Ipsen Ltd., in partnership with Prostate Cancer Research and Tackle Prostate Cancer, is launching a new campaign in the UK, ‘Let’s Talk About the Hard Things’ to break down the taboos surrounding the side effects of prostate cancer treatment and encourage men to talk about their experiences with friends, family and healthcare professionals.
New research, commissioned by Ipsen, surveyed over 350 men with prostate cancer and found the following:
– Erectile dysfunction is one of the most common side effects, affecting 86% of men, followed by loss of libido (79%). Of those who experienced a loss of libido, almost half (42%) said their sex drive had “completely diminished” as a result.
– Almost three quarters (73%) of those surveyed suffer with incontinence, with 61% saying it affected their quality of life.
– These side effects can lead to a loss of confidence and feeling emasculated, and over a quarter of men (26%) said changes associated with their physicality have directly affected their mental health.
– Despite this, men feel uncomfortable talking about their side effects and mental health to the people they have the closest personal relationships to, with only 2% feeling most comfortable discussing the topic with family and even fewer (1%) with friends.
– Key reasons for avoiding conversation included: feeling others would have a lack of understanding; peer pressure to appear to have a healthy sex life and / or health in general; and feeling as though the problem is ‘left for you to sort out yourself.’David James, Head of Patient Projects at Prostate Cancer Research, comments: “This research is an important reminder of the toll that prostate cancer can have on an individual’s physical and mental health. We want everyone to feel able to speak about the effects of their treatment without fear of judgement.
We all have a part to play in normalising these discussions and banishing these taboos. It also emphasises how important ongoing research is in making vital advances in the treatment and care of prostate cancer, informed by the lived experiences of the people it affects, ensuring fewer side effects and better quality of life – it is only through research that we can achieve these goals.”
Ken Mastris, Chair at Tackle Prostate Cancer, comments: “From my own experience of living with prostate cancer, and the many conversations I have had at my support group, I know that many men undergoing treatment for prostate cancer experience unwanted side effects, which can affect their sex life and the way we feel about ourselves.
These side effects can be damaging to mental health, but talking to someone – be that a partner, support group, friend, or a healthcare professional – can help to relieve some of the embarrassment and make the experience less isolating.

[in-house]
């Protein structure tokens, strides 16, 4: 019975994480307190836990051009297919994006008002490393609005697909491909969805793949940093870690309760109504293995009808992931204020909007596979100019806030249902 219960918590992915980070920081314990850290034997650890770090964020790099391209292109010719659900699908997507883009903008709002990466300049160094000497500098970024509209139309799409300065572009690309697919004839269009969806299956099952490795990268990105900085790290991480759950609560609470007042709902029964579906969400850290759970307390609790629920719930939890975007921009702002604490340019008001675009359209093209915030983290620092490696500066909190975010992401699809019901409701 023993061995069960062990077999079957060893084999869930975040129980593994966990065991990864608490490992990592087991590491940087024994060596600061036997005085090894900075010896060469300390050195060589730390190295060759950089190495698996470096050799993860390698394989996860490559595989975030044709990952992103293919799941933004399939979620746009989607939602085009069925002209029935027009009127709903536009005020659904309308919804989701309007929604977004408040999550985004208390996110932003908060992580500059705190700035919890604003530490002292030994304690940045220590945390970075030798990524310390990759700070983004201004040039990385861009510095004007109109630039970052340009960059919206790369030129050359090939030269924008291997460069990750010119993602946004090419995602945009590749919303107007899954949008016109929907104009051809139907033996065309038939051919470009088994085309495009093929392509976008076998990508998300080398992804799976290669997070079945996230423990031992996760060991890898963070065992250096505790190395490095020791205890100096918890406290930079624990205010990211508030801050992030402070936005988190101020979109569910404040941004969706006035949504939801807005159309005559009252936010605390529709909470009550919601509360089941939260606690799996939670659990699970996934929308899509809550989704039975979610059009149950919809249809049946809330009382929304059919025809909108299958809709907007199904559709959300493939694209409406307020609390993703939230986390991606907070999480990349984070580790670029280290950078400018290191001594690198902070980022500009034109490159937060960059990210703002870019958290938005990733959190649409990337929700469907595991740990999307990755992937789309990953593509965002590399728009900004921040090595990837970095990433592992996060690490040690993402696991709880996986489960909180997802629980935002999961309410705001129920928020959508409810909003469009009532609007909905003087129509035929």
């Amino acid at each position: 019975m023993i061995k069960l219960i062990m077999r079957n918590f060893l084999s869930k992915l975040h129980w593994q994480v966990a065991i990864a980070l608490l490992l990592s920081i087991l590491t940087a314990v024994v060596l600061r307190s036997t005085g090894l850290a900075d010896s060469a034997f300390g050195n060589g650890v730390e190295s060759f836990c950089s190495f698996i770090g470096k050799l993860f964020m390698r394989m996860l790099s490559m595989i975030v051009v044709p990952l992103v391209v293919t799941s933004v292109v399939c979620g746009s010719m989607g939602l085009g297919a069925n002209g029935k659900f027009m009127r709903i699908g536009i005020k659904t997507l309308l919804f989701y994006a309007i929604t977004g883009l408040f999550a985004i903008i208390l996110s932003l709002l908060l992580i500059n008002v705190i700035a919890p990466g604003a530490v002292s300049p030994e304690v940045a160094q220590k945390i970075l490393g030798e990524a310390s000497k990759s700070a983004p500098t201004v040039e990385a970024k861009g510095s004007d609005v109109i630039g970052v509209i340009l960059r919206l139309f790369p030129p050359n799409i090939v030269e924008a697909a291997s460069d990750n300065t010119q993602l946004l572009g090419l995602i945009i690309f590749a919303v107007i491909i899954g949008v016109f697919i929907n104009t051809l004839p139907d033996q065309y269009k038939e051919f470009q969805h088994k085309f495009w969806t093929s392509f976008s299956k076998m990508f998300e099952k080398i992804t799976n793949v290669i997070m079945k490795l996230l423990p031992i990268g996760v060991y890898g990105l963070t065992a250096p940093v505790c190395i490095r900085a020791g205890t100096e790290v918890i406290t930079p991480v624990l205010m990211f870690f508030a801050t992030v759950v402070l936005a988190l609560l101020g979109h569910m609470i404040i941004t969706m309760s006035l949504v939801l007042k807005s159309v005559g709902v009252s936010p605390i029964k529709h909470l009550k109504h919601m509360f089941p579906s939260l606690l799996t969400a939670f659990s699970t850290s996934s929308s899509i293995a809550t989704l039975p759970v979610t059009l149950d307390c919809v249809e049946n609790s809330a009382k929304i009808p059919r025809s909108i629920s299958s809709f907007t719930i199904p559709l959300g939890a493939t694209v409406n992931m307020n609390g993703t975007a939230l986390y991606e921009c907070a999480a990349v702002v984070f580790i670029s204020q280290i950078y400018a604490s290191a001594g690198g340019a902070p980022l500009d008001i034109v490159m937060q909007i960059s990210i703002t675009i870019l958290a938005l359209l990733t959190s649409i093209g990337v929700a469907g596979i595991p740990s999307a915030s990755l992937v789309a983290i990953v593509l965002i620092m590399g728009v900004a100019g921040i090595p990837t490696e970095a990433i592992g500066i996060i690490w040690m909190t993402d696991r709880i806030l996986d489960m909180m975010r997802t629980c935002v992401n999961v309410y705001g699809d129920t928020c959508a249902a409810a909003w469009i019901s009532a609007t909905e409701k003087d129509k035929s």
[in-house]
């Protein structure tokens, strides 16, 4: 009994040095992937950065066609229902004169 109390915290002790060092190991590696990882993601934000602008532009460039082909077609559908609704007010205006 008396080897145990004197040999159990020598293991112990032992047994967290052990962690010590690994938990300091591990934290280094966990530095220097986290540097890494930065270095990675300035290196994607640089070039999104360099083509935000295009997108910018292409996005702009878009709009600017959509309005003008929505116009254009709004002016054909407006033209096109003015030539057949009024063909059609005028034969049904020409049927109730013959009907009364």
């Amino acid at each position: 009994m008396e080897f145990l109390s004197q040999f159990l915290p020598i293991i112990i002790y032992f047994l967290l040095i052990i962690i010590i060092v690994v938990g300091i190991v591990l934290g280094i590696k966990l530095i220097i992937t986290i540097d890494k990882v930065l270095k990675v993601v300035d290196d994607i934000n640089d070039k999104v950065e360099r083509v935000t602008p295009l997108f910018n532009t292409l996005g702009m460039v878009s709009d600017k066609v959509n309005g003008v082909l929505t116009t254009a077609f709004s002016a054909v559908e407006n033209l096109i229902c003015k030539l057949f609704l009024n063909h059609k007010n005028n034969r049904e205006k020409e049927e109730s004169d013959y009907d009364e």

I know I found, and many men find these conversations difficult to have, which is why this campaign aims to help break down the taboos around ‘hard topics’ and help more people open up.”
The research also found that two thirds (69%) of men feel speaking to other men living with prostate cancer, or having their friends and family understand how they feel, would help them discuss some of the ‘hard’ topics more openly.
A new series of powerful videos, featuring a diverse range of men, has been released for the campaign launch, each showcasing a different pairing discussing their experiences of prostate cancer and the side effects of their treatment.
Dr Hilary Jones, TV doctor, comments: “I want to reassure anyone with prostate cancer that healthcare professionals are here to help: no topic is off limits – we’ve heard it all before! Nearly one third of men (31%) surveyed said they were not confident that their healthcare professional provided enough information about the specific side effects associated with the therapy they’d been prescribed.
While doctors may need to do more, I’d also encourage patients to ask questions and use the time with their consultant to find out as much as possible.”
Prostate cancer treatment can cause side effects that are embarrassing and difficult to share, but by talking with partners, family, friends and your healthcare professional, it can be easier to cope with them.
Visit the website here to watch the ‘Let’s Talk About the Hard Things’ videos and find out where you can seek support.